is a village in Cook County, Illinois, United States. The population was 19,725 at the 2000 census. It is a suburb of Chicago.
Alsip was settled in the 1830s by German and Dutch farmers. The village is named after Frank Alsip, the owner of a brickyard that opened there in 1885. The village began to grow after the Tri-State Tollway was built there after World War II.
According to the United States Census Bureau, the village has a total area of 6.5 square miles (16.9 km²), of which, 6.4 square miles (16.5 km²) of it is land and 0.2 square miles (0.4 km²) of it (2.45%) is water.
Alsip is bordered to the west by Worth, Illinois. To the south is Crestwood. Oak Lawn lies to the north. Merrionette Park, Blue Island, and Robbins lie to the east (north-south, respectively). The Mount Greenwood neighborhood of Chicago lies to the north and east.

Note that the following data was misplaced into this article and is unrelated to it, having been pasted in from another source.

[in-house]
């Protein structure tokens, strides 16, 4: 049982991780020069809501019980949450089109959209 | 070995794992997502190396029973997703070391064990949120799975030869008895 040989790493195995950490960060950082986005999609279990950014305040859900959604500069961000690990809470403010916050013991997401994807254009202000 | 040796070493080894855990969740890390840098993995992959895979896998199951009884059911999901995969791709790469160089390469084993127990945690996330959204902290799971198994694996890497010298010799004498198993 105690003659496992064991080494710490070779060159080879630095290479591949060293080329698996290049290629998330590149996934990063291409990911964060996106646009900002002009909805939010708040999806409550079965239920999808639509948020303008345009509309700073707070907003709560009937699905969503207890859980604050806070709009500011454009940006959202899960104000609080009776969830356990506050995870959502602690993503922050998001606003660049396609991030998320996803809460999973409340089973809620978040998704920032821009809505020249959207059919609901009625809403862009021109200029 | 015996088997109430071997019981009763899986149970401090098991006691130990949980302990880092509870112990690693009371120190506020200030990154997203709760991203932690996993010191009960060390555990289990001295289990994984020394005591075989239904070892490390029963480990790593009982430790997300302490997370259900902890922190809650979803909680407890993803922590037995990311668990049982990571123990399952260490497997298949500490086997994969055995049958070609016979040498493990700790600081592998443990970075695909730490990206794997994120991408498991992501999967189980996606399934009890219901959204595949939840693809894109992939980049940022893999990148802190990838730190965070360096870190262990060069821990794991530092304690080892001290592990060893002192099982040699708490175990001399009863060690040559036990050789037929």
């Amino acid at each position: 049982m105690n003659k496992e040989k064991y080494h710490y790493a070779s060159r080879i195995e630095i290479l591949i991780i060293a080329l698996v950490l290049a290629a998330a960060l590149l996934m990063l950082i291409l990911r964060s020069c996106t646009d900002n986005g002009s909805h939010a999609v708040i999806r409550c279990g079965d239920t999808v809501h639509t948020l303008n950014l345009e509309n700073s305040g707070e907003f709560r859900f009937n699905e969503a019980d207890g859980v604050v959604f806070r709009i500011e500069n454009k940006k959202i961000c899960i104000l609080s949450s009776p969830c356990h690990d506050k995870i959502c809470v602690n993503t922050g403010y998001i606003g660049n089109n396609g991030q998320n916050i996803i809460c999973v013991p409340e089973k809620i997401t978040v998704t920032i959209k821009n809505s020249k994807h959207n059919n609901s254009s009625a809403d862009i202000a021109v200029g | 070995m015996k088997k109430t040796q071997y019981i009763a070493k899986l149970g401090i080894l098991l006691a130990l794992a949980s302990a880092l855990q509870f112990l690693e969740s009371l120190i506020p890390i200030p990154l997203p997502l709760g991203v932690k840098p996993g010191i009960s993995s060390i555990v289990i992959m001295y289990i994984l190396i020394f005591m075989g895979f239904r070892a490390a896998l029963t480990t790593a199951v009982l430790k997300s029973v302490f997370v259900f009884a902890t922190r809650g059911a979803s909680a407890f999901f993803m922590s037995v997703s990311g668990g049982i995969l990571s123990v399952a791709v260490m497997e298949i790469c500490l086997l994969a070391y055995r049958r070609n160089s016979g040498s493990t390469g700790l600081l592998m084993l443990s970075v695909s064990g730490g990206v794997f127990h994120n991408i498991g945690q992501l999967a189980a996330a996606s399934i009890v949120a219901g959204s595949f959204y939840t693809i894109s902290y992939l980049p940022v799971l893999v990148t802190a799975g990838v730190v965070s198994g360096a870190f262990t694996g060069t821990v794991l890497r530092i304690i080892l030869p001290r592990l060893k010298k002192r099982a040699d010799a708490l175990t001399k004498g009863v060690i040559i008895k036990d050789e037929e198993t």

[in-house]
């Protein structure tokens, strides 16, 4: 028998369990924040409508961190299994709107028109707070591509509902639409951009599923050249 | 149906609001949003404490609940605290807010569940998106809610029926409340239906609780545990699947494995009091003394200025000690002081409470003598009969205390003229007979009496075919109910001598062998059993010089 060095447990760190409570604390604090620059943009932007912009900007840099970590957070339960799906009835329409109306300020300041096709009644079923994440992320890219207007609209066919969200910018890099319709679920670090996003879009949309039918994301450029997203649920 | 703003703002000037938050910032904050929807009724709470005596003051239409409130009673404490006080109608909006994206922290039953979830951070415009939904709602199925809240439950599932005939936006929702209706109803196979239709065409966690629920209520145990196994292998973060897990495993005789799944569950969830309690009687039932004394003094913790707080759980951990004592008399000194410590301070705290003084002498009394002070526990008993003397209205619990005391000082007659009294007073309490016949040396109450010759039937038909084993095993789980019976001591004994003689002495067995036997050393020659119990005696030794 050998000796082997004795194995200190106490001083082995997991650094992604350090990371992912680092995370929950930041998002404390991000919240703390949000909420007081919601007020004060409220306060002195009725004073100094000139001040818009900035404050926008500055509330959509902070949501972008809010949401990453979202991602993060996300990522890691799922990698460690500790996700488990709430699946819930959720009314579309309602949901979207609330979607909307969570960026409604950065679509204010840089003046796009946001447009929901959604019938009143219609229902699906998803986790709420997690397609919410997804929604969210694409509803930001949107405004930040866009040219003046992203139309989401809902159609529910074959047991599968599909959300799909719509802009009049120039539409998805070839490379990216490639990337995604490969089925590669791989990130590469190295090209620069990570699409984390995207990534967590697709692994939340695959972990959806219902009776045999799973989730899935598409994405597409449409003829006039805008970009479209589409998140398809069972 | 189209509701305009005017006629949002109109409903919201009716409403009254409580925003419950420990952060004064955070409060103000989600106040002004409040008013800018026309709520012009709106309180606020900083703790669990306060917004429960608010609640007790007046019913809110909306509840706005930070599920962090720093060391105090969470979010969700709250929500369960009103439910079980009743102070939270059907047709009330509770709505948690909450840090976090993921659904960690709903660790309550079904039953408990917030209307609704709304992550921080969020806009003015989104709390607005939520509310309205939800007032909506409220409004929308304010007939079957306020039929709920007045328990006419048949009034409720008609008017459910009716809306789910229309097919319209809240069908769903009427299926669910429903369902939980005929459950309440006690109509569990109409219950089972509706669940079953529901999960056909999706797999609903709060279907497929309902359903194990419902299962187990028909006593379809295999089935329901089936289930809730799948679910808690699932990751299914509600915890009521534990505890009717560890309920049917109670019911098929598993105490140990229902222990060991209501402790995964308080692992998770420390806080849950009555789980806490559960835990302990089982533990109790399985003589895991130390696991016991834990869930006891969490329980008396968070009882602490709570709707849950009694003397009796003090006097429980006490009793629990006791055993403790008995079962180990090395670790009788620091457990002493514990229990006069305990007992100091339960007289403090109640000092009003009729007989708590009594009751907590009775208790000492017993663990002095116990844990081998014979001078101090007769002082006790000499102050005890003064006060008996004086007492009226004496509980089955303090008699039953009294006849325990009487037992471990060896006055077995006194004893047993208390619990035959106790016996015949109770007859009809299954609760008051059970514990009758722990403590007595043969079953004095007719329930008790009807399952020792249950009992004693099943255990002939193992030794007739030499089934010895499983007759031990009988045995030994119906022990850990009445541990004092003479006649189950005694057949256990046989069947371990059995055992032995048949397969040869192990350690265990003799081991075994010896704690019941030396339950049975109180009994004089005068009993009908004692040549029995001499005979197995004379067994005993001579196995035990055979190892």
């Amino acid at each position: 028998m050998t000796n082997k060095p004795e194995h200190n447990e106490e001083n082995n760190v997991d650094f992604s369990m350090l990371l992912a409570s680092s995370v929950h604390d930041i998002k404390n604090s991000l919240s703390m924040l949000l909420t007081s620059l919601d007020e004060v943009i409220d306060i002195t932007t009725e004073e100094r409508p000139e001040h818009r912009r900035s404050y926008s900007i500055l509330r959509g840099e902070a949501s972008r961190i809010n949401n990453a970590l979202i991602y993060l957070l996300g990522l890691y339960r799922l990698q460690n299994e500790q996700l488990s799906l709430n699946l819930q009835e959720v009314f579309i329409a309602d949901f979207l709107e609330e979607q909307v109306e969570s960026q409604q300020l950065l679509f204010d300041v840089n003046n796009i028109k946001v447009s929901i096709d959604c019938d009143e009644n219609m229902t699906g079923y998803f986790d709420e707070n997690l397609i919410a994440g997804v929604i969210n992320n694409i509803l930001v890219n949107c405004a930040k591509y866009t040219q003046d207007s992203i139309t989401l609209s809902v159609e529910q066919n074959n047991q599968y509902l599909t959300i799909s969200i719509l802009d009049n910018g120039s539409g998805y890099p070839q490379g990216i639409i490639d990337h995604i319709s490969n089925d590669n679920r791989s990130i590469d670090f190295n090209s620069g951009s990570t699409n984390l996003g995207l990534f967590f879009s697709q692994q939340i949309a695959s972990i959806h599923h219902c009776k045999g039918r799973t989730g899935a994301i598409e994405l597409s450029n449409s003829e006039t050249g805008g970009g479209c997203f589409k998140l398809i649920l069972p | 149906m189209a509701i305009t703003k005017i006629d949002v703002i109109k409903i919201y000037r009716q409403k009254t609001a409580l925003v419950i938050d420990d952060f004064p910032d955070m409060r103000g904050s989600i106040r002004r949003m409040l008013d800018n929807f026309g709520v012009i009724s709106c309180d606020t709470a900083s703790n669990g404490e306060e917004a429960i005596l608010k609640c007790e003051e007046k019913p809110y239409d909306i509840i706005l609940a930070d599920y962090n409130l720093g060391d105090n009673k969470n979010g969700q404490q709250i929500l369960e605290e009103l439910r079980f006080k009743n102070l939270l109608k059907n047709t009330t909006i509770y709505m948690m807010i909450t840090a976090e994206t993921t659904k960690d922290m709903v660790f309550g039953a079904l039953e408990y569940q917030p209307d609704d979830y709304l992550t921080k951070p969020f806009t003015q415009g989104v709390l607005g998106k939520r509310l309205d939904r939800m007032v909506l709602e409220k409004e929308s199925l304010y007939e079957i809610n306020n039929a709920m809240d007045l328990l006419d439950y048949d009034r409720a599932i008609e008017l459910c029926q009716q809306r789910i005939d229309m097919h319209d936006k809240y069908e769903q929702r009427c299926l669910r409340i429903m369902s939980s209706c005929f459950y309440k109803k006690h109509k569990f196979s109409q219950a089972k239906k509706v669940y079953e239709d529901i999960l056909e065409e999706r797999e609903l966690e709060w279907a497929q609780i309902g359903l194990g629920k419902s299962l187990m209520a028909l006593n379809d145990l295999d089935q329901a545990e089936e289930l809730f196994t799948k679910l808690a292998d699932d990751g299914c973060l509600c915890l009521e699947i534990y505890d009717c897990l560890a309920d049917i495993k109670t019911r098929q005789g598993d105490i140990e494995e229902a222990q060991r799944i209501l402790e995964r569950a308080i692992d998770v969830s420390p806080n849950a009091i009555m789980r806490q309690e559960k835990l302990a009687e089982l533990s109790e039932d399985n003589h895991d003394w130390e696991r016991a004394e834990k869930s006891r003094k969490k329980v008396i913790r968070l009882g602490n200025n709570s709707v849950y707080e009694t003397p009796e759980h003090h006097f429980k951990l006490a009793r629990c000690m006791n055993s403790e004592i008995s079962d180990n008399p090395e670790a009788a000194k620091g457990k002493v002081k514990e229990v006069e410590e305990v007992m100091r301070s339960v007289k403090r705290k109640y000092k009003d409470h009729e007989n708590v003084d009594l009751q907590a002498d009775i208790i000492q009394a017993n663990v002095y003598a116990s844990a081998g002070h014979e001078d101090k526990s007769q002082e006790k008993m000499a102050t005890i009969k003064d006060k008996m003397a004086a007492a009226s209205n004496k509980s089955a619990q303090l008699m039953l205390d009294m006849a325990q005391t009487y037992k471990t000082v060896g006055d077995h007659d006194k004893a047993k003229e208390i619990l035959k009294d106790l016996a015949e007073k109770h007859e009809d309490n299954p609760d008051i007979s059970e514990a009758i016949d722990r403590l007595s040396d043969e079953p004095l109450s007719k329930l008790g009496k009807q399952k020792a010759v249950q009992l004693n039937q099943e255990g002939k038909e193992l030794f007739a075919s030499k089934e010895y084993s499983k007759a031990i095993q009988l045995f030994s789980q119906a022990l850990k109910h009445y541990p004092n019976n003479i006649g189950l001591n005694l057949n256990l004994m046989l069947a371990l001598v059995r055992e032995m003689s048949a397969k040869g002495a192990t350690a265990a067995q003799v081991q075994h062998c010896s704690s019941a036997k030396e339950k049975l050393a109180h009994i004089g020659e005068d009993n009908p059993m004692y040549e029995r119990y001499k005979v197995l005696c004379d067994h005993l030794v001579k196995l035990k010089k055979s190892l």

Most of the town lies to the north of the Cal-Sag Channel. In conjunction with the Illinois Department of Natural Resources and the Water Reclamation District of Chicago, the Village operates a boat launch on the canal, permitting inland access to Lake Michigan
Alsip is also home to two cemeteries, Burr Oak and Restvale, both of which are predominantly African-American. While there are many famous people buried there, Restvale is particularly known as the final resting place of several notable Blues Musicians, perhaps the most notable being Muddy Waters. Burr Oak's most notable burial may be Emmett Till, whose murder in Mississippi at age 14 in 1955 was an important moment in the American Civil Rights Movement. In 2004, the cemetery was covered in the national media when the murder investigation was reopened, and Till's body was exhumed